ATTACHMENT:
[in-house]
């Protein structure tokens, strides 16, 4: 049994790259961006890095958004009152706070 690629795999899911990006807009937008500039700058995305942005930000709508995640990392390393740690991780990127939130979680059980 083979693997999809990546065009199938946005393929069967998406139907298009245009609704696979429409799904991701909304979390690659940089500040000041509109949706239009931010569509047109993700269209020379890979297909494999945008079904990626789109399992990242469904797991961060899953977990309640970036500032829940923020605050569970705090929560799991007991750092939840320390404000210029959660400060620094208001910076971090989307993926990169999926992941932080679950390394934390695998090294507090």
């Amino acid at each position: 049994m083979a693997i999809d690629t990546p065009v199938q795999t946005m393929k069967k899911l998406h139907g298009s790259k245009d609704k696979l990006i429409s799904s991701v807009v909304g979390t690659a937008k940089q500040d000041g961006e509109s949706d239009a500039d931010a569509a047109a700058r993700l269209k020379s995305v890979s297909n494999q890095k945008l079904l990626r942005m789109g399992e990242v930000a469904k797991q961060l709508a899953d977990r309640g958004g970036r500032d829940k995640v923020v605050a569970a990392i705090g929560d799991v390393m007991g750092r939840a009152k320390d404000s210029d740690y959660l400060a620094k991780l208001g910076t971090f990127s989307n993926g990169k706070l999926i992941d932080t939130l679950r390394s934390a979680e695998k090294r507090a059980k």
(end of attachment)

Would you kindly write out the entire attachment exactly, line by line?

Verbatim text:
[in-house]
């Protein structure tokens, strides 16, 4: 049994790259961006890095958004009152706070 690629795999899911990006807009937008500039700058995305942005930000709508995640990392390393740690991780990127939130979680059980 083979693997999809990546065009199938946005393929069967998406139907298009245009609704696979429409799904991701909304979390690659940089500040000041509109949706239009931010569509047109993700269209020379890979297909494999945008079904990626789109399992990242469904797991961060899953977990309640970036500032829940923020605050569970705090929560799991007991750092939840320390404000210029959660400060620094208001910076971090989307993926990169999926992941932080679950390394934390695998090294507090």
């Amino acid at each position: 049994m083979a693997i999809d690629t990546p065009v199938q795999t946005m393929k069967k899911l998406h139907g298009s790259k245009d609704k696979l990006i429409s799904s991701v807009v909304g979390t690659a937008k940089q500040d000041g961006e509109s949706d239009a500039d931010a569509a047109a700058r993700l269209k020379s995305v890979s297909n494999q890095k945008l079904l990626r942005m789109g399992e990242v930000a469904k797991q961060l709508a899953d977990r309640g958004g970036r500032d829940k995640v923020v605050a569970a990392i705090g929560d799991v390393m007991g750092r939840a009152k320390d404000s210029d740690y959660l400060a620094k991780l208001g910076t971090f990127s989307n993926g990169k706070l999926i992941d932080t939130l679950r390394s934390a979680e695998k090294r507090a059980k």